Web of lies! Assassin bugs use gentle taps to hunt unsuspecting spiders

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Web of lies! Assassin bugs use gentle taps to hunt unsuspecting spiders

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Cassidy Assassin Bug

In the John Wick films, Keanu Reeves plays a retired assassin hellbent on getting revenge on the men who broke into his home and killed his dog. The plot is a little outlandish, but the results are deadly serious. Wick, armed with the skills which made him a successful professional killer, is now up against the most dangerous prey he’s ever hunted, other killers.

This setup, and the charms of Reeves, was enough to earn two sequels with at least one more on the way. But while the high-action antics of a bunch of trained killers might seem over the top to us, it might be familiar to some of the smallest animals on Earth.

Thread-legged insects, also known as assassin bugs, spend most of their lives in spiders’ webs. For most other creepy crawlies, that’s the last place they’d want to be. And if they happen to find themselves in a web, it often is the last place they visit. Assassin bugs, however, consider a spider web a fine-dining establishment where they find their favorite meals.

Stenolemus bituberus, one variety of assassin bug, hails from Australia and feeds exclusively on spiders. They capture their prey through one of two methods: either slowly and quietly stalking up to the spider, or luring the spider toward them. Stalking involves traveling up the web toward the spider, making efforts to remain unnoticed until they’re within striking distance. Luring involves plucking at the threads of the web, causing the spider to think a tasty snack has been caught, and they come running for the dinner bell.

In both cases, assassin bugs do something pretty interesting once the spider gets close. Rather than strike before being noticed, they use their antennae to tap the spider multiple times, sometimes for periods of several minutes. It’s the miniature equivalent to John Wick slinking through the shadows and tapping his target on the shoulder before taking them out. Needless to say, It’s a bizarre behavior to exhibit when faced with a deadly opponent.

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Web of lies, assassin bugs use gentle taps to hunt unsuspecting spiders
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Anne E. Wignall, from the School of Natural and Computational Sciences at Massey University in New Zealand, set out to figure out why assassin bugs do this, and what impact the tapping has on spiders. The findings were published in the Biological Journal of the Linnean Society.

The hunting behavior of assassin bugs is complex, requiring a number of specific strategies in order to be successful. Spiders are attuned to changes in the web which might alert them to the presence of trapped prey, so assassin bugs navigate the webs carefully in order to avoid detection until they’re ready.

“They have a special way of walking in which they arrhythmically bounce and sway,” Wignall told SYFY WIRE. “They also tap the substrate several times with their leg before placing it down to take a step. We think that this works as a self-generated smokescreen that hides the profile of the footsteps in the web. They also exploit natural smokescreens like wind and vibrations in the web to approach a spider. These generate noise in the web to effectively mask their movements.”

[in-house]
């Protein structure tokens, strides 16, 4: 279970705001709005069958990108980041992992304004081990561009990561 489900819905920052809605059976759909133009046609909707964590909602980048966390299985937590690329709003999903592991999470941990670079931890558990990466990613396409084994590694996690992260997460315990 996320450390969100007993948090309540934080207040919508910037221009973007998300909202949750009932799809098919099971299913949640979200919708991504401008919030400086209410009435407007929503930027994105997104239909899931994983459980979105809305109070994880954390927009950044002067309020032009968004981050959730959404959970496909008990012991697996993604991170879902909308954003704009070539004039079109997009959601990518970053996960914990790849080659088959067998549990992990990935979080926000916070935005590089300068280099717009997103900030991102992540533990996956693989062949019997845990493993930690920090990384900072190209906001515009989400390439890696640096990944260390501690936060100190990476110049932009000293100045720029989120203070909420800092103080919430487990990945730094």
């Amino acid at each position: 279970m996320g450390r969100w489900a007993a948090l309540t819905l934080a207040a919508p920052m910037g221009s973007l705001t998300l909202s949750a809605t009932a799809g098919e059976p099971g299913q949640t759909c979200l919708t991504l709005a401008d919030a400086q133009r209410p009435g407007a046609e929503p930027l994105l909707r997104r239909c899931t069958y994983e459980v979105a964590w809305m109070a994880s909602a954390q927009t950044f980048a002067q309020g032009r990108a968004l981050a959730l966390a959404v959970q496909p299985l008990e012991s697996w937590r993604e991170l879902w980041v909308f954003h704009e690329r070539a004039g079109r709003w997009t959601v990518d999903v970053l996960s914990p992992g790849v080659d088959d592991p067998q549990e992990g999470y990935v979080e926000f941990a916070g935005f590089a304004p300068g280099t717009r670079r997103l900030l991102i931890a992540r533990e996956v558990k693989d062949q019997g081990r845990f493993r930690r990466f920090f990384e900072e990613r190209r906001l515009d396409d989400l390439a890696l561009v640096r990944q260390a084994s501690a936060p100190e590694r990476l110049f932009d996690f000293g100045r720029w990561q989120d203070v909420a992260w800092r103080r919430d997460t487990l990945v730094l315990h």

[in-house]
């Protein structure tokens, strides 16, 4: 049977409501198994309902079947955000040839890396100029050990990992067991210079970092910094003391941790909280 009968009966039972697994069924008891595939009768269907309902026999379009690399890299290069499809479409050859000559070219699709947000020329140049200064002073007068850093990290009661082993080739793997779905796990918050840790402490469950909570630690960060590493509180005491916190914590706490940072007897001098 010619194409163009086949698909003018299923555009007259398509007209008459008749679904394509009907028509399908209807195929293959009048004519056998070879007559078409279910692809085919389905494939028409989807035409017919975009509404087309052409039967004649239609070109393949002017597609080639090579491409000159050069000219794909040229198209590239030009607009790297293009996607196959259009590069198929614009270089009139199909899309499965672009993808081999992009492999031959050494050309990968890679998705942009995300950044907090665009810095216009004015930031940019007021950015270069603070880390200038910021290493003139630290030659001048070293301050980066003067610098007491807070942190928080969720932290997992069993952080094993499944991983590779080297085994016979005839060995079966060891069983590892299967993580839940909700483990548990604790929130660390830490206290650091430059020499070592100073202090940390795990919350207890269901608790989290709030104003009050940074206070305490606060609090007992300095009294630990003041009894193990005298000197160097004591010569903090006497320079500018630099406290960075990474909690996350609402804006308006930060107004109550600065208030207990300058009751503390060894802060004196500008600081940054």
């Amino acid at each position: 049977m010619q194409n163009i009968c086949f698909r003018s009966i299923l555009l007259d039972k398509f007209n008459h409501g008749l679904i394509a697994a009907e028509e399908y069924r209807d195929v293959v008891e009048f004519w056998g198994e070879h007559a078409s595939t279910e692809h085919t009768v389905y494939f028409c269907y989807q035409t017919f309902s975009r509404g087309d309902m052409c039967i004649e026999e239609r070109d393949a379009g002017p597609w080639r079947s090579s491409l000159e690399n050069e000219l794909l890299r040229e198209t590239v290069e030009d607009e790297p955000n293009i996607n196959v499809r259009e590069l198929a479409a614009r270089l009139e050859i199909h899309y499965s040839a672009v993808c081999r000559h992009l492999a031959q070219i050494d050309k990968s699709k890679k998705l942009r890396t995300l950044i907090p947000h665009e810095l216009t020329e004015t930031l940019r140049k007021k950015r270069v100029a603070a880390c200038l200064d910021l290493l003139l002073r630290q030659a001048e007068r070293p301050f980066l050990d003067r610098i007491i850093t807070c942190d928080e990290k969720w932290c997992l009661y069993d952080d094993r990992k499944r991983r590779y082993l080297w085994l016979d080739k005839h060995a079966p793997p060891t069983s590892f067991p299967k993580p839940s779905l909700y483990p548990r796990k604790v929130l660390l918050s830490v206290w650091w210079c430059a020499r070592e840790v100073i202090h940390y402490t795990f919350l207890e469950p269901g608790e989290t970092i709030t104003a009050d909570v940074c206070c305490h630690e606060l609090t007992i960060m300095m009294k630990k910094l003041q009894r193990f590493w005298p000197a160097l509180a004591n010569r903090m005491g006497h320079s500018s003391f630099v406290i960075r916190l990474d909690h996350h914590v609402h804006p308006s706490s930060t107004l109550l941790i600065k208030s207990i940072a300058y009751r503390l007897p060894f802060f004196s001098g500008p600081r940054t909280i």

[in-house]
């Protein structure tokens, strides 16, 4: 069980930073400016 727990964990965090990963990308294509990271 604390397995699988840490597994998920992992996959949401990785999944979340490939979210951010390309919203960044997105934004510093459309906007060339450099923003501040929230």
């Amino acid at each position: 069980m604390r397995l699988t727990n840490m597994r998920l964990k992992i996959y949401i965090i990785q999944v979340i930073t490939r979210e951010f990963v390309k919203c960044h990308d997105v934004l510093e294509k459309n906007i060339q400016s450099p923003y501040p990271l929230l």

Wignall went on to explain that assassin bugs carefully choose their routes in order to minimize contact with the web on their way toward the spider, and will even cut silk threads in their way in order to avoid detection.

All of this careful work is seemingly undone by the intentional tapping at the finish line, but Wignall’s simulated experiments suggest that tapping the spider vastly increases the likelihood of a successful hunt.

To test the impact of tapping, they used dog hair to gently tap against the legs of Pholcus phalangioides — commonly known as daddy long-legs or cellar spiders — to simulate the tapping of assassin bugs. They then used vibrating tuning forks placed against the web to mimic the struggling vibrations of a captured prey animal.

“We took quite a while to test different tappers,” Wignall said. “We had used cat’s whiskers in earlier experiments, but they were quite stiff, and it was difficult to tap the spider gently enough. We then tried human hair, but it wasn’t stiff enough and tended to knock threads of the web accidentally. A dog hair ended up being the perfect balance between being rigid enough that it didn’t flop onto the silk threads when moving into position, but with enough flexibility that we could tap the spider leg without also making the spider’s leg move.”

When tapped with the dog hair before being presented with simulated prey vibrations, spiders were more likely to ignore the vibrations and correspondingly less likely to attack. Tapping appears to lull the spiders into a state of complacency and false security, giving the assassin bugs an opportunity to strike without fear of counterattack.

Wignall suggests this sort of tapping may be a form of communication among interspecies spiders. A way of saying “Hey there, I’m one of you. Don’t attack.” The assassin bugs may have simply co-opted this behavior as a hunting strategy.

Next time you feel a tap on your shoulder, run like your life depends on it. You may be mere moments away from being pierced by a venomous proboscis.

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